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And thus making their formal charge negative?
Yes because electronegativity describes the tendency of an atom to attract a pair of electrons making it more negative.
Typically yes the formal charge would become negative. But in CO, the carbon has a negative 1 charge and oxygen has a positive 1 charge. You would think that this should be swapped but you first must satisfy the octet before trying to move or change formal charges. In some cases the more electronegative atom cannot have the plus 1 charge in order to complete the octet. But yes, the higher the electronegativity of the atom, the greater likelihood of it attracting electrons.
Yes, higher electronegative atoms tend to draw more electrons to them because the higher the electronegativity, the greater tendency the atom is to attract electrons. This is why electronegativity increases from left to right, and the higher it is on the periodic table (these atoms are usually closer to an octet, thus wanting to gain an electron, which makes their formal charge negative).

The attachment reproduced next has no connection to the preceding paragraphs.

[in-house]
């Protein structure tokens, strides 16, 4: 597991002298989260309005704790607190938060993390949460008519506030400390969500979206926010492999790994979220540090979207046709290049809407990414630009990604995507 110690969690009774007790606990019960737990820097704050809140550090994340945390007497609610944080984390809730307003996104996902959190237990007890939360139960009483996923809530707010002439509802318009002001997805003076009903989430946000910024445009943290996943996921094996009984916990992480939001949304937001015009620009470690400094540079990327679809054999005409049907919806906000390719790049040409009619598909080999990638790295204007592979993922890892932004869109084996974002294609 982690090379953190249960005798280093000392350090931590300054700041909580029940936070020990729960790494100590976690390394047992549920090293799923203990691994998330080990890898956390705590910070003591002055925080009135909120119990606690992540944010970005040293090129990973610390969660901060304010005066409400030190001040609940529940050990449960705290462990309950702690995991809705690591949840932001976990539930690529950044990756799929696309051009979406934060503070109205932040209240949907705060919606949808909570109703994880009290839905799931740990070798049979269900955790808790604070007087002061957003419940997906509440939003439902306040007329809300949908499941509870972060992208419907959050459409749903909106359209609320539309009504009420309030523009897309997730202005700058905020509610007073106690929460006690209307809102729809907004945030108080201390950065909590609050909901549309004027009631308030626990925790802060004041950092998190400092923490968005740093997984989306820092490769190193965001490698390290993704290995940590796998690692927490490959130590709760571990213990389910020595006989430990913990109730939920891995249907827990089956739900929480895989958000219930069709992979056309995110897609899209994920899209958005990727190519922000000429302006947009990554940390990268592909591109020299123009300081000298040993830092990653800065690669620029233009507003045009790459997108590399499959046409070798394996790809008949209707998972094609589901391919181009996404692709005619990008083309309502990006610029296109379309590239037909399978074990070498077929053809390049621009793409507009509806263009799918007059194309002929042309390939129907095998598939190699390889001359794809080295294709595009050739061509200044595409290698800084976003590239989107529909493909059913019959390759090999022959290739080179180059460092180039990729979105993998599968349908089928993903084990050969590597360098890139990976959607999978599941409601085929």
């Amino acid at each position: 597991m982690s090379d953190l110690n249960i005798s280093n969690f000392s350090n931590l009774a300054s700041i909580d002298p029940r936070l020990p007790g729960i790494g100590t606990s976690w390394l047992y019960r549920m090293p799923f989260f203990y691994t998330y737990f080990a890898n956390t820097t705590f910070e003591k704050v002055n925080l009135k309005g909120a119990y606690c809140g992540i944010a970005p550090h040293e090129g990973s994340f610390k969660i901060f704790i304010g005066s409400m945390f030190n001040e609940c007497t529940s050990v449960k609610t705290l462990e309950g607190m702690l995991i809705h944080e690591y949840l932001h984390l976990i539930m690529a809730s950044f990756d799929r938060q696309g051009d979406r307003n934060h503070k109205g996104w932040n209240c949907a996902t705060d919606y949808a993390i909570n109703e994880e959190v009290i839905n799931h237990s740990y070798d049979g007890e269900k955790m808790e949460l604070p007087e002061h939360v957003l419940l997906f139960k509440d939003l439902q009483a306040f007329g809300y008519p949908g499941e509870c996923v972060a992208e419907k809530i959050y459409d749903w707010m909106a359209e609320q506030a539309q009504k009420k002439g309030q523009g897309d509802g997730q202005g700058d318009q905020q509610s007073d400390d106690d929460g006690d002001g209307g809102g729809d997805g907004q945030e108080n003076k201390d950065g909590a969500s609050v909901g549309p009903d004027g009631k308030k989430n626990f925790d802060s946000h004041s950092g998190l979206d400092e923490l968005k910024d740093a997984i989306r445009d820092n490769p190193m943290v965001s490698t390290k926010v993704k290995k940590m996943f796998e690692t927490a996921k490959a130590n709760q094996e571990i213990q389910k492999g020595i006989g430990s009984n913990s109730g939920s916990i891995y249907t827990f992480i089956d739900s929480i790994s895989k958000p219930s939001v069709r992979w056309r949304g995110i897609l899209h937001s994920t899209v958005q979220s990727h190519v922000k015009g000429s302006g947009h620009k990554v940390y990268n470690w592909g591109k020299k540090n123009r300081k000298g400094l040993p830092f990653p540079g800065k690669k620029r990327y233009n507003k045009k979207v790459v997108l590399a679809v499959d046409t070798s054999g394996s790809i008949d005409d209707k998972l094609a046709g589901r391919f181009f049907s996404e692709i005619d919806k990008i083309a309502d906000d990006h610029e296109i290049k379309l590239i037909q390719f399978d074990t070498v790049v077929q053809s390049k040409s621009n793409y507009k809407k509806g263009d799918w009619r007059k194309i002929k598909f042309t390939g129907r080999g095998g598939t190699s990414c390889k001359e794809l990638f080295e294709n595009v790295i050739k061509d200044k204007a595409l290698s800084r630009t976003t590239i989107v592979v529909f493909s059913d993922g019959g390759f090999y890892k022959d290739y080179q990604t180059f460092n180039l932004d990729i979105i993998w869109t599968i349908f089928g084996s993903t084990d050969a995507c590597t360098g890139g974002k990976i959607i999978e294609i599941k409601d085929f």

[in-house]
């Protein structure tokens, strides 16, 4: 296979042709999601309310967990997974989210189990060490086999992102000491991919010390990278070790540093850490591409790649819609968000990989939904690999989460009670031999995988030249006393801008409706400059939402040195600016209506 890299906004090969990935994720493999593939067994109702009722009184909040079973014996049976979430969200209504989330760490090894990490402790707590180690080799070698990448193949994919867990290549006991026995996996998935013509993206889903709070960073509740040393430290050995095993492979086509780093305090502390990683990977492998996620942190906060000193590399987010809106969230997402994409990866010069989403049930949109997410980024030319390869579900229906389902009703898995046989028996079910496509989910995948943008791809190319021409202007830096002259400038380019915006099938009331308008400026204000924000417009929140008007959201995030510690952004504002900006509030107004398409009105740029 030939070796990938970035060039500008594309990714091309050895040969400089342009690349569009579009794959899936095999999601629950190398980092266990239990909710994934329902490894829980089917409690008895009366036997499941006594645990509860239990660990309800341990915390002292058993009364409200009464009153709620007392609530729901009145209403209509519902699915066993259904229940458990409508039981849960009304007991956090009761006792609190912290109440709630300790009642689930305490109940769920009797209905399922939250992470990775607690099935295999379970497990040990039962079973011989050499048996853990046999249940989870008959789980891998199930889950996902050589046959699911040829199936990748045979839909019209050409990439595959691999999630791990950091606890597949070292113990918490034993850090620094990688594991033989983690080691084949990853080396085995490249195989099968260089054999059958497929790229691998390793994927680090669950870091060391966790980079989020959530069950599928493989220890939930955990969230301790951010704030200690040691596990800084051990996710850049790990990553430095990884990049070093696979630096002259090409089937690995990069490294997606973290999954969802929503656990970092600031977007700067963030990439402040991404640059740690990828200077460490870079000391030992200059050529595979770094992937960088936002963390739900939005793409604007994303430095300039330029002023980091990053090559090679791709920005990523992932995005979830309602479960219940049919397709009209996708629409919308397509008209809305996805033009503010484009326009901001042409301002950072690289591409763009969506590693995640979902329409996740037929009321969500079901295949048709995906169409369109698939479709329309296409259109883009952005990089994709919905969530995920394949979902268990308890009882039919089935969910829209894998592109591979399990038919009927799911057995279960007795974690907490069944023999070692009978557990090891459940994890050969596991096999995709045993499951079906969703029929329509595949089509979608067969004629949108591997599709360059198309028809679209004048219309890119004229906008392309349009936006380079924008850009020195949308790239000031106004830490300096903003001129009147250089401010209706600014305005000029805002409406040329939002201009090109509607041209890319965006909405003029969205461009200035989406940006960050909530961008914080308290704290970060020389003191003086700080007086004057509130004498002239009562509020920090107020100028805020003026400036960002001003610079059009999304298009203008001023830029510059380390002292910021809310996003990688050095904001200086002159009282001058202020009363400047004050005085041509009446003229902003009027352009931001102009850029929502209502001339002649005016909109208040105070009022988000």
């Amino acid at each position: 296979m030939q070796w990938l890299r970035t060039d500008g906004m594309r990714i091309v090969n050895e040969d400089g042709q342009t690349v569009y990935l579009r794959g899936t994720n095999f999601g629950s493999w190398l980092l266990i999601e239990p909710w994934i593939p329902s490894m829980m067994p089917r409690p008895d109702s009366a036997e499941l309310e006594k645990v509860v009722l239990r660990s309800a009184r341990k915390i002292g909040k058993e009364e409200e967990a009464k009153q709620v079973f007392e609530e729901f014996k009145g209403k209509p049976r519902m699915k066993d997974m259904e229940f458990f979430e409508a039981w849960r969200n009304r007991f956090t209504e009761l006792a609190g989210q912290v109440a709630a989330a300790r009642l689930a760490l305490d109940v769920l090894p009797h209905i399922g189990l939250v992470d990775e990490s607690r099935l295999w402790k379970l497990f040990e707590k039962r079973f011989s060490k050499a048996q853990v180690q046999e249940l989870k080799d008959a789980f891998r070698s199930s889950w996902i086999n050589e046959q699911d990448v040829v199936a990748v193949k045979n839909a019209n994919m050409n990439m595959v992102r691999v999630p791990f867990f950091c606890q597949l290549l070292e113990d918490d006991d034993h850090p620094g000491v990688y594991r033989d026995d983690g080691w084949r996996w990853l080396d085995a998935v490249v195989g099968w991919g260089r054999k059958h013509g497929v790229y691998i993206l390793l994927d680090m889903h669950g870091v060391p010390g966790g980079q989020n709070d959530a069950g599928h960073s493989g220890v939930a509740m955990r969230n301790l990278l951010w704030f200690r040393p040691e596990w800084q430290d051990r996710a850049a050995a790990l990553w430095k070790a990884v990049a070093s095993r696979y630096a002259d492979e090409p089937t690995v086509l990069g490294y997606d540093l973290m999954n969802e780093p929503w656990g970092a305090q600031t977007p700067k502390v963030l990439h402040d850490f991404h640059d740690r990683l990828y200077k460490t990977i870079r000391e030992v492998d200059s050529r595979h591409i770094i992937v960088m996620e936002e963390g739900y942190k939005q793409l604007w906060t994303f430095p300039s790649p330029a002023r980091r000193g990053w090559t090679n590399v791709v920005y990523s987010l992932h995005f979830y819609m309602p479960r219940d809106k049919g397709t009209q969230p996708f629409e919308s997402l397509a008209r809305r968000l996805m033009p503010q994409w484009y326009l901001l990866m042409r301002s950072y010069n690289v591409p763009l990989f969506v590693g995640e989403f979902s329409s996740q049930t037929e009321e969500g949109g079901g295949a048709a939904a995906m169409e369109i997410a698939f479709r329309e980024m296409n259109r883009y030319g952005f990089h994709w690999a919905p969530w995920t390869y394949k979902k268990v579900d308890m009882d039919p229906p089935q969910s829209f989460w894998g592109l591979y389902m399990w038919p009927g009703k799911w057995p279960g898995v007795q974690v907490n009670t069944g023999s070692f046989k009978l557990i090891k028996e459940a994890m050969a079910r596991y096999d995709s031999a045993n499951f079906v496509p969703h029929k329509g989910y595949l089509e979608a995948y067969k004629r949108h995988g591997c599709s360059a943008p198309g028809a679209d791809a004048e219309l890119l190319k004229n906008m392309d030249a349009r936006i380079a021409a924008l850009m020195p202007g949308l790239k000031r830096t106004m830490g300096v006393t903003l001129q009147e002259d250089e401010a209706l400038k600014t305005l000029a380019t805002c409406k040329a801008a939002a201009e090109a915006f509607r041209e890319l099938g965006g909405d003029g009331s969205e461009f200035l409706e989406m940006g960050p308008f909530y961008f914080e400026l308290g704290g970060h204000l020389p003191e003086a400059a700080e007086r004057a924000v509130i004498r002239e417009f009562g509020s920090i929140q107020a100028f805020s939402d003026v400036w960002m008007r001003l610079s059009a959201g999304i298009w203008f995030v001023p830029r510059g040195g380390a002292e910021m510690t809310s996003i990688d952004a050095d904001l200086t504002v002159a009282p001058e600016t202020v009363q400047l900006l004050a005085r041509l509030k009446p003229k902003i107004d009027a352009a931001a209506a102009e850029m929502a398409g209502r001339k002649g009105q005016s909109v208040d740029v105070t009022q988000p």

Electronegativity is a measure of the tendency of an atom to attract a bonding pair of electrons. Therefore a small electronegativity difference leads to a polar covalent bond and large electronegativity difference leads to an ionic bond.
Yes, as you know anions will have a negative charge which pulls more electrons. And electronegativity is the electron’s affinity. Therefore, the more electronegativity the more electrons are pulled.
Higher electronegativity atoms do tend to draw more electrons towards them as electronegativity is a measure of an atoms tendancy to attract electrons. As an example, Oxygen has a very high electronegativity and often has a negative formal charge due to its attraction of electrons.
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